Tuesday, October 25, 2011

Art at Hand

October is the ninth annual Art Beyond Sight awareness month, which strives to increase access to the so-called "visual" arts for people who are blind. Through programs like Art at Hand, a pilot program at the museum for visitors who are blind and visually impaired, the museum world is exploring how art encompasses far more than the eye can see.

As Betsy Zaborowski, a representative for the National Federation of the Blind, has described, a blind person's white cane has the power to inspire "a lot of assumptions...and a lot of discomfort" in others. One of these longstanding assumptions is that people who are blind or visually impaired cannot appreciate or enjoy museums.

That stigma, however, is gradually disappearing. Due in large part to the commitment and encouragement of nonprofits like Art Beyond Sight and VSA-Arts as well as the National Endowment for the Arts, institutions across the country, including Shelburne Museum, are finding creative ways to make their collections accessible to this community. Educators are bringing art vividly to life using detailed verbal descriptions, tactile materials, sounds, and smells.

During Art at Hand's pilot season, we have offered five tours and tested a combination of strategies to capture the essence of works of art for people who may not be able to see them. In one instance, museum guide Lee Dowling presented Manet's Blue Venice. She first spoke about the colors and texture of oil paint, the dimensions of the work, and the subject matter, and then continued with a sensory description--based on her own travels--of Venetian canals filled with murky waters and spirited gondaliers. On another tour, guide Elizabeth Sabens clipped fresh herbs, including chives and lemon thyme, from the Hat and Fragrance garden as an introduction to quilting and methods of quilt preservation.

Perhaps our most memorable moment yet was a tour of the Circus Building. Guide Georgia Pendleton brought in fresh hay to capture the atmosphere of life under the Big Top, and we received special permission for the group to feel the museum's wood-carved Dentzel carousel horses. Finally, we brought them outside for a ride on our operating carousel. One visitor wrote to us: "The best part was the Merry-Go-Round ride. It brought me back to when I was a child and could see."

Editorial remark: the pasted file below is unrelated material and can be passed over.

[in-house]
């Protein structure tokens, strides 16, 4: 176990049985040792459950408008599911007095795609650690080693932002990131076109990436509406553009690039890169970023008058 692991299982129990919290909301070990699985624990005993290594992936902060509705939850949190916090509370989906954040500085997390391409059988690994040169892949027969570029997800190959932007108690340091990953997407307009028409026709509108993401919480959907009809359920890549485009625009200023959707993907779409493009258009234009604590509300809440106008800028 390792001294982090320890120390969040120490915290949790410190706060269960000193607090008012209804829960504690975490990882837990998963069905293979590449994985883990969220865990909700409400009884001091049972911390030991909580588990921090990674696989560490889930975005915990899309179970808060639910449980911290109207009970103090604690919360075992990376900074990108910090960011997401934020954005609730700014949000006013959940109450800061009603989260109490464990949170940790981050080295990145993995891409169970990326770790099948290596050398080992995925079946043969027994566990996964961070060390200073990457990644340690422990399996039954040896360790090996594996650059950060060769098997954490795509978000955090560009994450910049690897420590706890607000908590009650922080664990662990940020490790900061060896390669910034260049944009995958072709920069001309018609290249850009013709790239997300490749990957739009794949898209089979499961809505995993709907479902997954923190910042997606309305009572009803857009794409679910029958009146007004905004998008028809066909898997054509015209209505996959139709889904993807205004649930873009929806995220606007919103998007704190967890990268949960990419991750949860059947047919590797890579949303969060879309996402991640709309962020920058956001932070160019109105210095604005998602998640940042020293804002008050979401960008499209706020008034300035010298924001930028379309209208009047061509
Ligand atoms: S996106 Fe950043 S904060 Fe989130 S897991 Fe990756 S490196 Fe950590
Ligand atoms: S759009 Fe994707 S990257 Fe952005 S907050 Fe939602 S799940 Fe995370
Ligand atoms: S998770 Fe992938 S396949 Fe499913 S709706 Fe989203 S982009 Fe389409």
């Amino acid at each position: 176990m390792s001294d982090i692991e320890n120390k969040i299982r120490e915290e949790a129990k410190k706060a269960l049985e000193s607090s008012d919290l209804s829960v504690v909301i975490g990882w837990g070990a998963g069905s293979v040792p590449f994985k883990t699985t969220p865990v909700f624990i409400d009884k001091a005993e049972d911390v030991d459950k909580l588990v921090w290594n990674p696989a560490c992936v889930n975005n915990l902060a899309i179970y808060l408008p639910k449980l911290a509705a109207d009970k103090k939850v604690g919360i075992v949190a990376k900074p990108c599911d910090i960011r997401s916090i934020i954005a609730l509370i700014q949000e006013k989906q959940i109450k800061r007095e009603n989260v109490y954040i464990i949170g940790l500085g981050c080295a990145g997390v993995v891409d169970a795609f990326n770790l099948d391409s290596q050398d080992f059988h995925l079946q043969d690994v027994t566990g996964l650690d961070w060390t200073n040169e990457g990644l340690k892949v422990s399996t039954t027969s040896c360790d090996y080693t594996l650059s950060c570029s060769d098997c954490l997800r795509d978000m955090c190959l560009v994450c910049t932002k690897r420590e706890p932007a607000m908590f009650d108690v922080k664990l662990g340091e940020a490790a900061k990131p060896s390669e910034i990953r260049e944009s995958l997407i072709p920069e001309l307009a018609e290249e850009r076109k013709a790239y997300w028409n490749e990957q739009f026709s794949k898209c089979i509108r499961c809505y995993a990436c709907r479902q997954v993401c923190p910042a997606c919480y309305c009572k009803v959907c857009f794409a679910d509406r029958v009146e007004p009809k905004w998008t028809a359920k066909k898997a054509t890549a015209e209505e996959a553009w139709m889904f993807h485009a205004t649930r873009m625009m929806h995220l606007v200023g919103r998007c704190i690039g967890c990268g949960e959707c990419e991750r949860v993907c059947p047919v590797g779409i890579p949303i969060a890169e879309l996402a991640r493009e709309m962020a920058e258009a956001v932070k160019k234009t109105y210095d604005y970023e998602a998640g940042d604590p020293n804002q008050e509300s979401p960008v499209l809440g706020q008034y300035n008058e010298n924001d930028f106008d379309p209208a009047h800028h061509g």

Friday, October 7, 2011

Preparing for Haunted Happenings

October is finally here, and I’m still having difficulty choosing my costume for Shelburne Museum’s eighth annual Haunted Happenings event. This is no light matter, as this year’s theme demands a serious, soul-searching investigation of whom to best represent from one of our culture’s most celebrated clan of characters. Yes, I’m speaking of Superheroes.

Children of all ages and abilities will fly down to the Shelburne Museum for Haunted Happenings on October 30th to take part in some super-amazing activities, such as testing one’s Superhero powers and visiting Batman’s bat cave.

Choosing a character is always a fun time for museum staff. Katy Kreiger, the museum’s administrative assistant, chose Poison Ivy – a hippie ecologist turned Batman villain, who uses plant toxins and mind-controlling pheromones to snuff out her enemies. When asked why she chose such a character Katy replied, “ Is she really even a villain? All of her activities are based on protecting the environment. Like Poison Ivy, I’m a total hippie…I think I can bring a nice positive spin on her.”

Preparations are well underway for Haunted Happenings. Renee Compagna, Family Programs Coordinator, founded the Haunted Happenings concept back in 2004, and works hard to come up with fresh ideas each year – making it one of the most popular events of the season. “Last year was our most attended Haunted Happenings to date,” Renee remembers, “even though we had the worst weather ever.” The rising popularity is perhaps owed to the creative activities that compliment past themes such as Saturday Morning Cartoons, Board Games, and Wonderland. “We’ve done themes for the past four years. It gives the different departments direction and helps us when decorating the exteriors of buildings,” Renee says.

So why did Renee choose Superheroes for 2011? To this she simply replies, “I thought that it would be a lot of fun. And, what’s better than seeing your coworkers in tights and fake muscles?”

But the real Superhero work is making sure that every child participating in this year’s Haunted Happenings receives twenty pieces of candy or trinkets. “It’s a science – I have it down to the last piece,” Renee asserts. Shelburne Museum’s mailroom will not see an end to the shipment of the large and heavy boxes of sweet stuff until Renee gets exactly 40,000 pieces.

And where is she storing these boxes for the time being? Curatorial Fellow Sara Woodbury types away at her computer while the mountain of candy boxes looms over her. When Renee asked if she could store the boxes in the space, Sara replied, “Sure not a problem. It would be a good chance to work on my willpower. Besides they’re Skittles. It’s disgusting. If it was chocolate it would be an entirely different story.”

Have you decided what you’re going to be for this year’s Haunted Happenings? After carrying three boxes of candy one afternoon, I had no hesitation declaring that I will be Wonder Woman.

Haunted Happenings is 10 a.m. to 1 p.m. on Oct. 30. Admission is $5. Children under age 2 and under are free.